"The pressure was too much, and one dayÂ…I was a pitcher, and I threw my arm out. And it was really for me a big relief. It got me out of the pressure," Loehr recalls.

Loehr says that parents simply don't realize thtremendous impact they can have on their childrenÂ's ability to control their response to stress.

There was no doubt Samantha Stevenson wanted her 5-year-old daughter Alexandra to grow up to play professional tennis.

"I was programming her to be a professional athlete from the time she was in my womb," says Samantha Stevenson.

"You know what's difficult though? The better they get, the more you have to back off," she says.

Now 18, Alexandra is fulfilling her mother's dream. She wasn't invited to Wimbledon, but earned a spot by winning qualifying matches. She was the first female qualifier to power her way to the semifinals.

Despite publicity about her famous father Julius Erving and her single mother, she plays with extraordinary talent, almost as if her life depends on it.

Loehr says parents should teach children to separate winning from self-esteem.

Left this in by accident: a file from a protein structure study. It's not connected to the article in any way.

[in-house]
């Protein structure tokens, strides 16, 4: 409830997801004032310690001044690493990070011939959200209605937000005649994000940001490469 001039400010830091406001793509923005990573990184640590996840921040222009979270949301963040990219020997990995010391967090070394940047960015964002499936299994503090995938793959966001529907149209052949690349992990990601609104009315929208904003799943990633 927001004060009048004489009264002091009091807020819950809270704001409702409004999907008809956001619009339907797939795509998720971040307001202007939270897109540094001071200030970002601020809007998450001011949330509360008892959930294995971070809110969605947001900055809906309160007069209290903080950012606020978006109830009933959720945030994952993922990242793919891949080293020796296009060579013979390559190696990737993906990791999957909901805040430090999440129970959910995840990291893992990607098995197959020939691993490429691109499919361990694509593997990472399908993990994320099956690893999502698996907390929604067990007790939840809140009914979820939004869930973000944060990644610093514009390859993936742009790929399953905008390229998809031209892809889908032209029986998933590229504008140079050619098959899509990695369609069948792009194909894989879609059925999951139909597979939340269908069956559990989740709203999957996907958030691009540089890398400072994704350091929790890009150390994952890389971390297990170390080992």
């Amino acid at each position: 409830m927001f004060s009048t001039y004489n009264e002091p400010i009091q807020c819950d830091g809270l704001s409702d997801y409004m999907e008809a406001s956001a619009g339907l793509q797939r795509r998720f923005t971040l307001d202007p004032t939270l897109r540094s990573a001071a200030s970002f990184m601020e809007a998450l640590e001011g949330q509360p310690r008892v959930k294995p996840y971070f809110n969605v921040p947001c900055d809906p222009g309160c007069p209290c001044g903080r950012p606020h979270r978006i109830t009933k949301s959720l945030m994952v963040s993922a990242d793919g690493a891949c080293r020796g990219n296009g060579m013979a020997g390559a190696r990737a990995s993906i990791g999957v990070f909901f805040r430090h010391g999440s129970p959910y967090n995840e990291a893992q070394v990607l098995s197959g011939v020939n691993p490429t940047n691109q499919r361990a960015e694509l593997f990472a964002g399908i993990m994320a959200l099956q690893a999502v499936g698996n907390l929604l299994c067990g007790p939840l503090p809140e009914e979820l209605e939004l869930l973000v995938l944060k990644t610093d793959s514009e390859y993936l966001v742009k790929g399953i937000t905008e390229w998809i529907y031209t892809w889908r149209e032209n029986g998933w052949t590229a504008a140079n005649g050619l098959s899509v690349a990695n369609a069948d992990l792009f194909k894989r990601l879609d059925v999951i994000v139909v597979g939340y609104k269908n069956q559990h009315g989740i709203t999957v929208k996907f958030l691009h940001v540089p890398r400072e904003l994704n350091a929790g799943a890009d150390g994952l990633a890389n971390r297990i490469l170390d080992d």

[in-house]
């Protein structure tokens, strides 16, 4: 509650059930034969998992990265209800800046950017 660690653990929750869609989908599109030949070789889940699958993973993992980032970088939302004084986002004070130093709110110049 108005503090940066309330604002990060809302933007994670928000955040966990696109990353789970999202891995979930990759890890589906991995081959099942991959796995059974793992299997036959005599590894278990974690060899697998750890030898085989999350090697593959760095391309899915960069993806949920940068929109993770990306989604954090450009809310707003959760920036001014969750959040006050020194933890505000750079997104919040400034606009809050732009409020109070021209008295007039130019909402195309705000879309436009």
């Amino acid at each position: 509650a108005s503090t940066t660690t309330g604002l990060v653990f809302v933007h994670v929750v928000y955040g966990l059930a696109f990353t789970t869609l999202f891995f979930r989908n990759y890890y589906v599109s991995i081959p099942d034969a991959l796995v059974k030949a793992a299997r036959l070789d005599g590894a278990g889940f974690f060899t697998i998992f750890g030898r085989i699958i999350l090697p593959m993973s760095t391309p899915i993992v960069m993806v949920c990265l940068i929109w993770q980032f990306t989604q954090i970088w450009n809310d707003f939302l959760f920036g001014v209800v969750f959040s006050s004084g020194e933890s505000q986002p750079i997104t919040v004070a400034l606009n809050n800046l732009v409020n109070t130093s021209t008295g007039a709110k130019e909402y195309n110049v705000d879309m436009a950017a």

Pressure can start at a very young age.
"You equate winning with your value of who you are as a human being," he explains.

"So that what you're fighting for is your psychological survival," Loehr says. "Winning means I'm a good person, that I am worthy of all this attention that I'm getting. Losing means exactly the opposite."

The Williams say they learned from others' mistakes, but Richard Williams has been very hands-on with both his daughters.

Explains Loehr: "The coach should be the one who can really push and put the pressure on, really work the intensity." He adds, "And as soon as you start tampering with that, you create an imbalance in this triad."

The Williams have been very visible when their daughters play, and their daughters have a reputation for showing their feelings.

This could be seen in Venus Williams' professional debut in 1994 against Shawn Stafford and in the semifinals of the 1997 Open when she had a run-in with Irena Spirlea. And when sisters Venus and Serena faced each other in this year's Lipton finals, Serena acted out.

Tennis star Martina Hingis' mother Melanie is the only coach she's ever had. Hingis was reevaluating their relationship when she lost to Steffi Graf at this year's French Open and threw a temper tantrum. She asked her mother not to come to Wimbledon, and later admitted that was a mistake. Her mother has been courtside at the Open.

"Parents can help them so much, establish balance, have a life and an identity so much bigger than tennisÂ….It's a great opportunity to teach ethics and character," Loehr continues.